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Now that we are firmly into the new year, many people are likely managing resolutions to improve their well-being. With regards to personal finance, establishing a budget is as good a resolution as any.
A budget is an effective tool for controlling debt and serves as a financial guide. It lets you know if you are heading in the right direction and are on track to reach financial goals such as buying a home, sending a child to college, or preparing for retirement. In addition to being an effective financial guide, a budget allows you to measure your progress on a regular basis and implement changes as necessary.
The first step in establishing a budget is to track your expenses over a given time period; three to four months at a minimum. Doing so will reveal two critical pieces of information: your total expenses relative to your income and your current income allocation. With that information in hand, you are ready to gain control of your financial life.
Ideally, your income will exceed your expenses. If not, you should consider ways to generate more income and/or determine how you can reduce expenses. Once you have achieved a positive monthly status, you can look more closely at your current allocation.
Are you allocating enough money to areas such as savings or retirement accounts, and other vehicles that will help you reach your financial goals? If not, your budget will help identify the areas (e.g. entertainment, clothing, transportation) where you might be able to reduce expenses, making a shift to more desirable areas.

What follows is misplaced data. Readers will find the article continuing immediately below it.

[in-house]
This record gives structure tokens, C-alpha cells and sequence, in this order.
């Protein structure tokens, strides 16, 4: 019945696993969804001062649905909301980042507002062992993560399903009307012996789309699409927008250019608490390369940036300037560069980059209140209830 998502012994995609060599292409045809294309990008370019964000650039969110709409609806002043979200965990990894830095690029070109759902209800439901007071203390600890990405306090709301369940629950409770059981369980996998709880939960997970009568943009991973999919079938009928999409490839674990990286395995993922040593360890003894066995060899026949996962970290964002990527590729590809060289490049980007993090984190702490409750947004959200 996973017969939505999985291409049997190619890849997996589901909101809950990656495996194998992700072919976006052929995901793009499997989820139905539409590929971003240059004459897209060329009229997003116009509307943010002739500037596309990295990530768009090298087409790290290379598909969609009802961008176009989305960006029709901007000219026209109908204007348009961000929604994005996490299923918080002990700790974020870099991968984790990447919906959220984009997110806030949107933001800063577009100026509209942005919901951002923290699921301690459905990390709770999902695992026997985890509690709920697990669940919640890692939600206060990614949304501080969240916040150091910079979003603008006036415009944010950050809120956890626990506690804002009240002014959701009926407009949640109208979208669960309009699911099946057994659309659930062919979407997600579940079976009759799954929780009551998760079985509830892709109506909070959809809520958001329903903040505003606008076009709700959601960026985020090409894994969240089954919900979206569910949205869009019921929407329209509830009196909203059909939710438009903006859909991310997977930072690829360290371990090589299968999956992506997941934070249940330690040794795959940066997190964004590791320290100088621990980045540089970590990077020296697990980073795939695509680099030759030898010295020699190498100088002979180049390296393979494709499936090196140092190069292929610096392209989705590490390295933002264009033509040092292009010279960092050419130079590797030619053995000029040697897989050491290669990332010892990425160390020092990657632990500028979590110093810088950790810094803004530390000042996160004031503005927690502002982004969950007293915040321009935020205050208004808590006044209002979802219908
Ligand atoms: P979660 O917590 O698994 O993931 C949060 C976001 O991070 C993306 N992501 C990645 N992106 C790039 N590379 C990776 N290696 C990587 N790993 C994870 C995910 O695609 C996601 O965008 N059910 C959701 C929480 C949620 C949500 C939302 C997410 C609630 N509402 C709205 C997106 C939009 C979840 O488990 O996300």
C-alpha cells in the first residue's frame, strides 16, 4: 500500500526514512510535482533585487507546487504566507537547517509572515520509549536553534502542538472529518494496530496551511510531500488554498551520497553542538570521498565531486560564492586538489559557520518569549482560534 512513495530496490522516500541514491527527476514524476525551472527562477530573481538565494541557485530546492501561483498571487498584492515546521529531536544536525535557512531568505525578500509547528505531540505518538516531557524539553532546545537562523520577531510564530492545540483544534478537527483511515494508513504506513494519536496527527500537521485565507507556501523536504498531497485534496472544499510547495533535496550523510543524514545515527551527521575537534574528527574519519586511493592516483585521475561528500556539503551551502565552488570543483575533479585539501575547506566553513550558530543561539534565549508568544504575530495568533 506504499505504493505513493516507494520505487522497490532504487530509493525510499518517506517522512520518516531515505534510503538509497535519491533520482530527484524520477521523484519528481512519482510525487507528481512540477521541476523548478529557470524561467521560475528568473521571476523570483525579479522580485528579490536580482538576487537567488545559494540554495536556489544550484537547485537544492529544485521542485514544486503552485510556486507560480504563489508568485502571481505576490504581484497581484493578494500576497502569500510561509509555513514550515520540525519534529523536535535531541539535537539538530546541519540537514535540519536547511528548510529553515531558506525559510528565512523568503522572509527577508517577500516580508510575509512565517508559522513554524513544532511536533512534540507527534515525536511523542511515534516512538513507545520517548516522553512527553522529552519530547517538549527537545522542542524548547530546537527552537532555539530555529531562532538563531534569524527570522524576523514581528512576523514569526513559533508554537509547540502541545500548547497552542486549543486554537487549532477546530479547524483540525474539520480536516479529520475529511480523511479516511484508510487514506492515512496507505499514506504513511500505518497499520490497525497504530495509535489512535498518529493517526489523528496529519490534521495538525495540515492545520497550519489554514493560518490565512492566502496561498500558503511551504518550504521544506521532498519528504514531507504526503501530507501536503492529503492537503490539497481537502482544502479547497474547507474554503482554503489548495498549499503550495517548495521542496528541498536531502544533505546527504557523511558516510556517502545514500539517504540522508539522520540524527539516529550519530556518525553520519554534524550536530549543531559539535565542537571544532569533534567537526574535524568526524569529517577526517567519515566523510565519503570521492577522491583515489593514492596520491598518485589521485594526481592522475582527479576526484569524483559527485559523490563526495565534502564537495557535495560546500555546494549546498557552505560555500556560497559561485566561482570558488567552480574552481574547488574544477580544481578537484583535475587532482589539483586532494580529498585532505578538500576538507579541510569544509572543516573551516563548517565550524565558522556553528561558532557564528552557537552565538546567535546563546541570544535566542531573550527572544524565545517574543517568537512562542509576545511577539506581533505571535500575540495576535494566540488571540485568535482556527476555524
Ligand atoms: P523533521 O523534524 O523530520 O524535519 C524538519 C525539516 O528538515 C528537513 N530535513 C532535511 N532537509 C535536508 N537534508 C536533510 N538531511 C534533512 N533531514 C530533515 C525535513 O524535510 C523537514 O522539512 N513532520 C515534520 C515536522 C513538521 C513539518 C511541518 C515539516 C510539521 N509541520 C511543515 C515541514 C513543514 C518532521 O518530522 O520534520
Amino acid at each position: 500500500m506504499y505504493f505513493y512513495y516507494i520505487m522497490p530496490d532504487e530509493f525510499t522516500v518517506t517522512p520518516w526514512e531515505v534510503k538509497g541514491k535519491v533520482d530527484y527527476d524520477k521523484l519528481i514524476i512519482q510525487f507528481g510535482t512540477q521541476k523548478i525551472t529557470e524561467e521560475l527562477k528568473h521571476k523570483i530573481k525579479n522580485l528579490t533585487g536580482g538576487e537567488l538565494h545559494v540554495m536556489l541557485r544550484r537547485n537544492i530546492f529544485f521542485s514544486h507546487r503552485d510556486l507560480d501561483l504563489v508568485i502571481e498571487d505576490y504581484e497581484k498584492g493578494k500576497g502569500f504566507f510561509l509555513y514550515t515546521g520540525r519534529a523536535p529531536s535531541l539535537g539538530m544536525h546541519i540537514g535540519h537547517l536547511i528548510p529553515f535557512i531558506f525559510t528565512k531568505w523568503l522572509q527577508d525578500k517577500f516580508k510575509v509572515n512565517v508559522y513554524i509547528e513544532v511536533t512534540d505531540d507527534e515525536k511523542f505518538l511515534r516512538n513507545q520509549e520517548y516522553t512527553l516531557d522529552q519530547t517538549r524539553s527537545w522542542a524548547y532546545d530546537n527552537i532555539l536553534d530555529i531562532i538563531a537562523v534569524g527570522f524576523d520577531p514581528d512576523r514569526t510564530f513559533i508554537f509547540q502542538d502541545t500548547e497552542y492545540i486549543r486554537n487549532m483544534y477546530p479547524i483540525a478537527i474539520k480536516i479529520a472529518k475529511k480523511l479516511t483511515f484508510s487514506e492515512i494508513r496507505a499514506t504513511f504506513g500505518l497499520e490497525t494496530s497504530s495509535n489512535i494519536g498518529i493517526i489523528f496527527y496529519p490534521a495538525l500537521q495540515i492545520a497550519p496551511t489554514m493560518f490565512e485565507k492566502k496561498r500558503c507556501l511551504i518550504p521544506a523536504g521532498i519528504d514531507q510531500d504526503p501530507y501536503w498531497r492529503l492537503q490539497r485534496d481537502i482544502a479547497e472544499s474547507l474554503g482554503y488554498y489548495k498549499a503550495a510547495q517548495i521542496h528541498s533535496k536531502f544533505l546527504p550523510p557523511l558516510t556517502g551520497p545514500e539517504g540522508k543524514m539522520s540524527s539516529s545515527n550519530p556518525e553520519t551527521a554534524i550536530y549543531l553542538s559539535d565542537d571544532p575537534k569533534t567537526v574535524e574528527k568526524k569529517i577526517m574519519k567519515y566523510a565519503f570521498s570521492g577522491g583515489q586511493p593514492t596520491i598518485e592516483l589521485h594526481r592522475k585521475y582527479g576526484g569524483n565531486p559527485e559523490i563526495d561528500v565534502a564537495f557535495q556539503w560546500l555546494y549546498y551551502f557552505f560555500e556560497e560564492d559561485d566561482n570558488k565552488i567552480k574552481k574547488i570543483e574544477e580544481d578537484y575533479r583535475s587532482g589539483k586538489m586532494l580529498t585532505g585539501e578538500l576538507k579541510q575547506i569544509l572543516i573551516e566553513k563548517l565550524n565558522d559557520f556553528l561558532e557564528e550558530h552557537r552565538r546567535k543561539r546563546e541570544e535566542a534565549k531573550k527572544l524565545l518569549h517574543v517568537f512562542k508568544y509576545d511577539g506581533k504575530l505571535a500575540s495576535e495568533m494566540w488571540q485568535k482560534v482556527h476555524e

As you might imagine, the budgeting process is not a once and done proposition; it is a very dynamic process that will change over time as your income changes, your debt is reduced, and numerous other factors. Therefore, you must be prepared to monitor, and adjust as necessary, your budget on a regular basis, continually looking for ways to reduce expenses and ensure that you are on track to reach your financial goals.
Microsoft offers numerous free Excel spreadsheets to assist with developing and maintaining a budget. My personal favorite, which offers a nice balance of detail and ease of use, is the Personal Budget Worksheet.
Other budget spreadsheets, offering various levels of complexity and focal points (e.g. weddings, college, fundraising, etc.) can be found on the Microsoft Office page.
Mr. James C. Molet holds a MBA from Wayland Baptist University. He blogs on financial topics at retirement savvy.net and author of RENDEZVOUS WITH RETIREMENT: A Guide to Getting Fiscally Fit. Mr. Molet retired from the U.S. Army after 21 years in 2005.